MONDAY 16 MAY 2022

Linda Smith

Paula Rego: painting women on the edge and telling tales of the unexpected

This lecture looks at the life and work of Dame Paula Rego, a British artist of Portuguese origin best known for her depictions of folk tales and strikingly unusual images of women. Married to the British artist Victor Willing (1928-88), Rego settled in Britain in the 1970s but her career here began in the early 1960s, when she exhibited with artists like Frank Auerbach and David Hockney. Her reputation built steadily. She became the first Associate Artist at the National Gallery and has gone on to earn global recognition and many prestigious awards. The lecture will consider the complicated narratives of Rego’s work, which is full of psychological tension, drama and emotion together with her, occasionally controversial, depiction of women and girls in disturbing or ambiguous situations and poses and her refusal to idealise or revert to cliché.

Linda Smith holds two first-class degrees in Art History and is a specialist in British and twentieth century art. She is an experienced lecturer and guide, especially at Tate Britain and Tate Modern and has lectured to a wide variety of audiences in different venues, including school and university students and independent arts societies in the UK and overseas.


Eamonn Gearon

'Gothic or Saracenic?’ The debt the west owes to Middle Eastern architecture … or how to read a mosque

Sir Christopher Wren wrote, ‘This we now call the Gothic manner of architecture. I think it should with more reason be called the Saracen style; for we borrowed from them, out of their Arabic books, what they with great diligence had translated from the Greeks’.
Part of Wren’s brilliance came from his wide-ranging knowledge of architectural styles and innovations. He wrote, without equivocation, that ‘Gothic’ architecture had nothing to do with the Goths but instead was clearly informed by its ‘Saracenic’ or mediaeval Middle Eastern origins. Wren showed admiration for those Saracenic architects not only in his writings but also in the very stones of his buildings, St Paul’s Cathedral among them. Highlighting these architectural links, this talk reveals familiar and much-loved buildings as you may have never seen them before.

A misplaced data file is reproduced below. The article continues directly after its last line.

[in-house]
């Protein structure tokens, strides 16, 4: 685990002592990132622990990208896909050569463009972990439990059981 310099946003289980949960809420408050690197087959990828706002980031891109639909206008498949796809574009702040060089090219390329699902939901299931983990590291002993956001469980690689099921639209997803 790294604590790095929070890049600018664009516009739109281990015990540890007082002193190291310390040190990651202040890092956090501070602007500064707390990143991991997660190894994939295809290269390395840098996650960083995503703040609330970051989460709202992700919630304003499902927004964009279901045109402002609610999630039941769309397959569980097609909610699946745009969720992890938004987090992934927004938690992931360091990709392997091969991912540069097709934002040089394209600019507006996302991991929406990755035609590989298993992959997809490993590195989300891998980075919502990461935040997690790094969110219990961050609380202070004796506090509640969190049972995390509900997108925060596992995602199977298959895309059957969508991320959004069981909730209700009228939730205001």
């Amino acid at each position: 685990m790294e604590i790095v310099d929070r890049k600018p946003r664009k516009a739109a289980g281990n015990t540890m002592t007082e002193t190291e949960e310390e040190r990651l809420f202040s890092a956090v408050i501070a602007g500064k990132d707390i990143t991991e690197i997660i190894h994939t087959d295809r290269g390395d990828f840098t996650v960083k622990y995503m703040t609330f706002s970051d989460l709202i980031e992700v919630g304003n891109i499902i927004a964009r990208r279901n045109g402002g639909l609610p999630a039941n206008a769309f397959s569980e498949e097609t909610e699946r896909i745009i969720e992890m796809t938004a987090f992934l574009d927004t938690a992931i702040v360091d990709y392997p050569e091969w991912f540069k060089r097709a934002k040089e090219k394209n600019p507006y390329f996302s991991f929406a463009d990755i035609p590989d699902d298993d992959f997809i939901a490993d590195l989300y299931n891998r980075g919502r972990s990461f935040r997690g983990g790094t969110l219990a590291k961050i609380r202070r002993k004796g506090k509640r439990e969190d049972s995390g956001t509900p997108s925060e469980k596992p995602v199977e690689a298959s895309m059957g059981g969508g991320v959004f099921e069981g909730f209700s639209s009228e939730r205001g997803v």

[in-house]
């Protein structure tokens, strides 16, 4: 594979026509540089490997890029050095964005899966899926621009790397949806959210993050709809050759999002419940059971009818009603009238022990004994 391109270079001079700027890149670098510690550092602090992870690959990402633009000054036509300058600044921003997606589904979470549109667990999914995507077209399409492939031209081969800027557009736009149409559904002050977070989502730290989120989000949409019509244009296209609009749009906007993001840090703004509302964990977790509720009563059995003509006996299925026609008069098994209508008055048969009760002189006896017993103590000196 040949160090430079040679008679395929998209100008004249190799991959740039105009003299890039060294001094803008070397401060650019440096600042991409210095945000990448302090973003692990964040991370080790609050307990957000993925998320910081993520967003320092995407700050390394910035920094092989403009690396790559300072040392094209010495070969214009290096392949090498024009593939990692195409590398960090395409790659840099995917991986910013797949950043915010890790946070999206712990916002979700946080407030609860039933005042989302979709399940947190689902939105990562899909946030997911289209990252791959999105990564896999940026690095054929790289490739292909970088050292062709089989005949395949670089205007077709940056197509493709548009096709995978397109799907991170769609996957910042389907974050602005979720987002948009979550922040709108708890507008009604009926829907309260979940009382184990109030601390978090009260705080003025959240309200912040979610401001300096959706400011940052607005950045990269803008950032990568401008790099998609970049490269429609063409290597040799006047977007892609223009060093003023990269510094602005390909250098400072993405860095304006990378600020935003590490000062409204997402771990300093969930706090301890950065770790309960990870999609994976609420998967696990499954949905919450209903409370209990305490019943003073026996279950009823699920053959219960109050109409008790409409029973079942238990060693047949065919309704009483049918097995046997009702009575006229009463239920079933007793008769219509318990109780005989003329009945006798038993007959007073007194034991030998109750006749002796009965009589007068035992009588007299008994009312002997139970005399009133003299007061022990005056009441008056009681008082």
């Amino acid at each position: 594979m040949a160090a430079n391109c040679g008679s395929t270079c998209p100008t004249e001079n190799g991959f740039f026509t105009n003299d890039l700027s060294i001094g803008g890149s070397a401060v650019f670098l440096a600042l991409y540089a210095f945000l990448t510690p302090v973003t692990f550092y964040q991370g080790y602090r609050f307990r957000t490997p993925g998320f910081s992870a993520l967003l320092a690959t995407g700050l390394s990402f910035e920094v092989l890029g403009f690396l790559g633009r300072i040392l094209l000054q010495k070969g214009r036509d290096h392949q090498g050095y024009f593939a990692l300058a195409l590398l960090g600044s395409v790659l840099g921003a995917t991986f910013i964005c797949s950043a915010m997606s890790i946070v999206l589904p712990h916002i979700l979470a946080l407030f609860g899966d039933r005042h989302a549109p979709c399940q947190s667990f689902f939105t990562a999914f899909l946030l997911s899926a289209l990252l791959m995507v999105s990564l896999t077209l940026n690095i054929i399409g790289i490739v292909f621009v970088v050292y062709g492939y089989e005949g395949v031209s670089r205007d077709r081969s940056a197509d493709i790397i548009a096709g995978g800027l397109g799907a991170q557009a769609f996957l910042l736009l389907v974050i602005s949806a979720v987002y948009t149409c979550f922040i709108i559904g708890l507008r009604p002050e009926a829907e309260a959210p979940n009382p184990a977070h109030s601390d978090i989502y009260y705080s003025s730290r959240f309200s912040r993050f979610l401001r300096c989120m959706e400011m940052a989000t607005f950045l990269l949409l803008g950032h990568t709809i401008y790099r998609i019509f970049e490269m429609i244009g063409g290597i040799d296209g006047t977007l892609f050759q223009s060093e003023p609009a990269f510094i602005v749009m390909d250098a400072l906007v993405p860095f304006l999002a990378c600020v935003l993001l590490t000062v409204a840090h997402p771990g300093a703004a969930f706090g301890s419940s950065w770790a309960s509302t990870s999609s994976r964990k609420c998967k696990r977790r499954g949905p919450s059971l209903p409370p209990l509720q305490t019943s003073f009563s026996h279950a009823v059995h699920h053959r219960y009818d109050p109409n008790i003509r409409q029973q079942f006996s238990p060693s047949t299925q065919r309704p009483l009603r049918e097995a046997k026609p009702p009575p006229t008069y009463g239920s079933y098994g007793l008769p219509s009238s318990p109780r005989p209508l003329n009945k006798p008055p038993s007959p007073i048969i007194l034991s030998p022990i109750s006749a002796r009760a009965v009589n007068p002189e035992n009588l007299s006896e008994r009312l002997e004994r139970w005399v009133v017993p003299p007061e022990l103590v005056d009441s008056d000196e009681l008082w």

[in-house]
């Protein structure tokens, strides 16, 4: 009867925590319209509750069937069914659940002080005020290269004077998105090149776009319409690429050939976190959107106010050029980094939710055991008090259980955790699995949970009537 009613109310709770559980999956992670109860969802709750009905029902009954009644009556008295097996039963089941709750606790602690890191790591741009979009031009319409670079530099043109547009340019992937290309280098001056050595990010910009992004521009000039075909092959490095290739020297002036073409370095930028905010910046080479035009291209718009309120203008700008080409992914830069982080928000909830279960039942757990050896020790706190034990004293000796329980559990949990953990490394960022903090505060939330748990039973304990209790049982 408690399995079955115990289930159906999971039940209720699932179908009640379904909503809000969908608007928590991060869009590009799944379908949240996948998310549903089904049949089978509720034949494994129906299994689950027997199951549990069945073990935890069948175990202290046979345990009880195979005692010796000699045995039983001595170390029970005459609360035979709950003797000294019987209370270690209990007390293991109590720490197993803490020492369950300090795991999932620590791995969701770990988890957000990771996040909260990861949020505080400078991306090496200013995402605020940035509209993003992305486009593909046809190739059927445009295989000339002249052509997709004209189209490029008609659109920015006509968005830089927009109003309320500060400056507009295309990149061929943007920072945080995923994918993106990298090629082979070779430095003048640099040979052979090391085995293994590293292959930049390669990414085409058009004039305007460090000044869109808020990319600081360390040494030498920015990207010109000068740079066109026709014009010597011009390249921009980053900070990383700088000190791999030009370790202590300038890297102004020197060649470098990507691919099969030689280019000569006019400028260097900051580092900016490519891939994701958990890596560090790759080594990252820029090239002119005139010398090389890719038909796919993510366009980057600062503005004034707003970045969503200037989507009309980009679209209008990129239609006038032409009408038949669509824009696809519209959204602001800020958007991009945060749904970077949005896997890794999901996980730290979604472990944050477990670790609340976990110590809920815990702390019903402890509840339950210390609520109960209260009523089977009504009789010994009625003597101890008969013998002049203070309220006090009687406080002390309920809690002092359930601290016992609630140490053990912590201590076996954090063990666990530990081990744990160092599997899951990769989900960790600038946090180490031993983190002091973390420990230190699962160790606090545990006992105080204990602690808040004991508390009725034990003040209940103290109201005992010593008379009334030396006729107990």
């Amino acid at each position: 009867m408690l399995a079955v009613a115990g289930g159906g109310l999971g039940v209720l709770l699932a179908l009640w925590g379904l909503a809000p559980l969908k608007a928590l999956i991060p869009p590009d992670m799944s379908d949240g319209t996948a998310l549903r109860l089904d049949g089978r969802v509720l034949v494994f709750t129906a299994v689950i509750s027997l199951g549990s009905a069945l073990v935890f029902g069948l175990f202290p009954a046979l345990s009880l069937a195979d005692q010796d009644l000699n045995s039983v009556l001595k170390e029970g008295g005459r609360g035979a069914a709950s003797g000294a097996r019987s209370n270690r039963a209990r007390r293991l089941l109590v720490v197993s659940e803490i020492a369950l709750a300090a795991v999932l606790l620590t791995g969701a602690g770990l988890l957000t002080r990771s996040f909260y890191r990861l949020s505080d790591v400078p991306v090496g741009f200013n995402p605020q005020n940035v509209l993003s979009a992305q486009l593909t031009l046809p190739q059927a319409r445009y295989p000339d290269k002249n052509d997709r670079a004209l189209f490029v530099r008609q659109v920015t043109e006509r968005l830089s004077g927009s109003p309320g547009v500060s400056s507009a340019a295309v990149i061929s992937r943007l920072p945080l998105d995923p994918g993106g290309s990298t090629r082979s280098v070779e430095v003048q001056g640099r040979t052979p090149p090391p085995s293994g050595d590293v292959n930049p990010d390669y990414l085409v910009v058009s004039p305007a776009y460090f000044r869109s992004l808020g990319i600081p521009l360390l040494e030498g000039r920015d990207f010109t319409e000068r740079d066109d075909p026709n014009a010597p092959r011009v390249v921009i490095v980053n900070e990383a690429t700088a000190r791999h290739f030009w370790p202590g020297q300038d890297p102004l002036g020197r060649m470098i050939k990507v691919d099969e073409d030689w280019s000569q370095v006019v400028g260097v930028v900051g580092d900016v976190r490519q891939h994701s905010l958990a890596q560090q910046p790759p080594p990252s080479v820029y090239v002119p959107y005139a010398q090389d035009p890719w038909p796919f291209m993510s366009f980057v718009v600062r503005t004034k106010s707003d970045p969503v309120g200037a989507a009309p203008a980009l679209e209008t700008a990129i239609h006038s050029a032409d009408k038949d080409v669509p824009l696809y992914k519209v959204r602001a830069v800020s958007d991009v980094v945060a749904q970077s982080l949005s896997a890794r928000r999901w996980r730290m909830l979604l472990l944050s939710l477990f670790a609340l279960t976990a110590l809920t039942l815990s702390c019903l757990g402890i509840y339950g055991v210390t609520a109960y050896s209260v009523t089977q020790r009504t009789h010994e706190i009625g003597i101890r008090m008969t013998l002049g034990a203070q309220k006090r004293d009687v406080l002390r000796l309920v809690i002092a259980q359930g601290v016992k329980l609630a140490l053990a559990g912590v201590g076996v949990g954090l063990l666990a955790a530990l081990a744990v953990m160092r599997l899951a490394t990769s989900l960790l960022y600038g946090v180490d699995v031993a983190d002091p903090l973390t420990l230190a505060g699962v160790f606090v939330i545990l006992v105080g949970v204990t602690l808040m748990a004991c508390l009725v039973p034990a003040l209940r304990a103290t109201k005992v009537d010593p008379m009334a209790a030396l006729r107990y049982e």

Eamonn Gearon is an author, historian, recovering journalist and now lecturer who for more than 20 years lived and worked across the greater Middle East from Kabul to Casablanca. He is the author of three multi-million selling lecture series on Middle Eastern history and culture for The Great Courses and, in addition to entertaining general and widespread audiences, Eamonn has also designed and delivers Middle East and North Africa studies training for both the British and American governments.


Nicola Moorby

Murder and modernism: Walter Richard Sickert and The Camden Town Group

The Camden Town Group was an innovative circle of painters united by the desire to paint works of a modern character. They combined the techniques and visions of European Post-Impressionism with the changing modernity of Edwardian London. This lecture introduces the core members of the group, led by Walter Richard Sickert and tells the story of their brief but significant association. Key themes addressed within their work will be examined: urban life, popular entertainment and the lower social classes, as well as Sickert’s infamous series of paintings inspired by the notorious Camden Town murder.

Nicola Moorby is an independent art historian specialising in British art of the nineteenth and early twentieth centuries. She studied at the University of York and Birkbeck College, London. Formerly a curator at Tate Britain she has curated a number of exhibitions and has published widely on JMW Turner, including contributions to the forthcoming online catalogue of the Turner Bequest. She is also co-editor and author of How to Paint Like Turner (Tate Publishing, 2010). In addition, she has published on Walter Richard Sickert and is co-author of Tate’s catalogue of works by the Camden Town Group.